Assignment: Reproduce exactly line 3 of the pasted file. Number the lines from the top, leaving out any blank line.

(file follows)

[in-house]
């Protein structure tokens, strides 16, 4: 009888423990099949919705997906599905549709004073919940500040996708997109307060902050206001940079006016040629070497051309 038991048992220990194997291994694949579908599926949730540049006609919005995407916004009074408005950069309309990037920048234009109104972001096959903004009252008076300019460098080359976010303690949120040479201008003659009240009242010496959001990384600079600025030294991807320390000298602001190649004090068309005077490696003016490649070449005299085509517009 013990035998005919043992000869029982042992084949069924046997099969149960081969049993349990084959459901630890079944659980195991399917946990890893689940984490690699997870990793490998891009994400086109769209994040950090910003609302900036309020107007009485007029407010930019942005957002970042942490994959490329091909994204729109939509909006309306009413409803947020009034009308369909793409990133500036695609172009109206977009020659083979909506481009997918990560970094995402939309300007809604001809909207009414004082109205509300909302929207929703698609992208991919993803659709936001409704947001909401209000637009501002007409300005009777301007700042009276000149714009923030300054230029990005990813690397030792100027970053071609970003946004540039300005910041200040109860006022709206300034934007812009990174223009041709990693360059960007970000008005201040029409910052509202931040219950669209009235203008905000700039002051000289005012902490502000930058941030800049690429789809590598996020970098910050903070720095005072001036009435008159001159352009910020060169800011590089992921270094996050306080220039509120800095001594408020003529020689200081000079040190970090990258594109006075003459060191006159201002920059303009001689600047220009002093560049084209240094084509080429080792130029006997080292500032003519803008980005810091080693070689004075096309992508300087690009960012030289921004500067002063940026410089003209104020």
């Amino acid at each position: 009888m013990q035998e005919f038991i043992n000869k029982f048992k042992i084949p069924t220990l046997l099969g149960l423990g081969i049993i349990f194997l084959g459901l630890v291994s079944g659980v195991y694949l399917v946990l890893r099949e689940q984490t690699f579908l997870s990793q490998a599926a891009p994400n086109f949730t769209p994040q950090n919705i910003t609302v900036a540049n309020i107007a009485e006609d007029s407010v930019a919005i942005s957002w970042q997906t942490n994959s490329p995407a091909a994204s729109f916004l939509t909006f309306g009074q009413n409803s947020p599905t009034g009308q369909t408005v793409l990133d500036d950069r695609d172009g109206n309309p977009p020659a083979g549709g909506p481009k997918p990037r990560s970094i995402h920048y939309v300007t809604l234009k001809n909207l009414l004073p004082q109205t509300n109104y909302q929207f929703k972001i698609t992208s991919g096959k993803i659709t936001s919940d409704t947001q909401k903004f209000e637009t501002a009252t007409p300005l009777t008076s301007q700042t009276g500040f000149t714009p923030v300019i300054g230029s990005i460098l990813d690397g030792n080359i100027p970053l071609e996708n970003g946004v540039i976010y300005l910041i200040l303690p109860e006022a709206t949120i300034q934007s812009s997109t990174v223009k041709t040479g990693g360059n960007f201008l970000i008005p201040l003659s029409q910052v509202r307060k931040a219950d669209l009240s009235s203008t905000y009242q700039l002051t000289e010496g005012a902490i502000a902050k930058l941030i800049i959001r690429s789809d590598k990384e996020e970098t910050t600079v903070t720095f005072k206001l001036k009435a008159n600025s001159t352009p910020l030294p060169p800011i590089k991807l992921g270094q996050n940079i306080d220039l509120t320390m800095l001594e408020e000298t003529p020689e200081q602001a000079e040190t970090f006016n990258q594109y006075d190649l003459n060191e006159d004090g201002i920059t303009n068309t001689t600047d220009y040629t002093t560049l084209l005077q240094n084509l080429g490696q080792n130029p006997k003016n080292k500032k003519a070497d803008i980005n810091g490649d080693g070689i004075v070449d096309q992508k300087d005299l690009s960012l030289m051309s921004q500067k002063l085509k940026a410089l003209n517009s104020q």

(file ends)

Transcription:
């Amino acid at each position: 009888m013990q035998e005919f038991i043992n000869k029982f048992k042992i084949p069924t220990l046997l099969g149960l423990g081969i049993i349990f194997l084959g459901l630890v291994s079944g659980v195991y694949l399917v946990l890893r099949e689940q984490t690699f579908l997870s990793q490998a599926a891009p994400n086109f949730t769209p994040q950090n919705i910003t609302v900036a540049n309020i107007a009485e006609d007029s407010v930019a919005i942005s957002w970042q997906t942490n994959s490329p995407a091909a994204s729109f916004l939509t909006f309306g009074q009413n409803s947020p599905t009034g009308q369909t408005v793409l990133d500036d950069r695609d172009g109206n309309p977009p020659a083979g549709g909506p481009k997918p990037r990560s970094i995402h920048y939309v300007t809604l234009k001809n909207l009414l004073p004082q109205t509300n109104y909302q929207f929703k972001i698609t992208s991919g096959k993803i659709t936001s919940d409704t947001q909401k903004f209000e637009t501002a009252t007409p300005l009777t008076s301007q700042t009276g500040f000149t714009p923030v300019i300054g230029s990005i460098l990813d690397g030792n080359i100027p970053l071609e996708n970003g946004v540039i976010y300005l910041i200040l303690p109860e006022a709206t949120i300034q934007s812009s997109t990174v223009k041709t040479g990693g360059n960007f201008l970000i008005p201040l003659s029409q910052v509202r307060k931040a219950d669209l009240s009235s203008t905000y009242q700039l002051t000289e010496g005012a902490i502000a902050k930058l941030i800049i959001r690429s789809d590598k990384e996020e970098t910050t600079v903070t720095f005072k206001l001036k009435a008159n600025s001159t352009p910020l030294p060169p800011i590089k991807l992921g270094q996050n940079i306080d220039l509120t320390m800095l001594e408020e000298t003529p020689e200081q602001a000079e040190t970090f006016n990258q594109y006075d190649l003459n060191e006159d004090g201002i920059t303009n068309t001689t600047d220009y040629t002093t560049l084209l005077q240094n084509l080429g490696q080792n130029p006997k003016n080292k500032k003519a070497d803008i980005n810091g490649d080693g070689i004075v070449d096309q992508k300087d005299l690009s960012l030289m051309s921004q500067k002063l085509k940026a410089l003209n517009s104020q």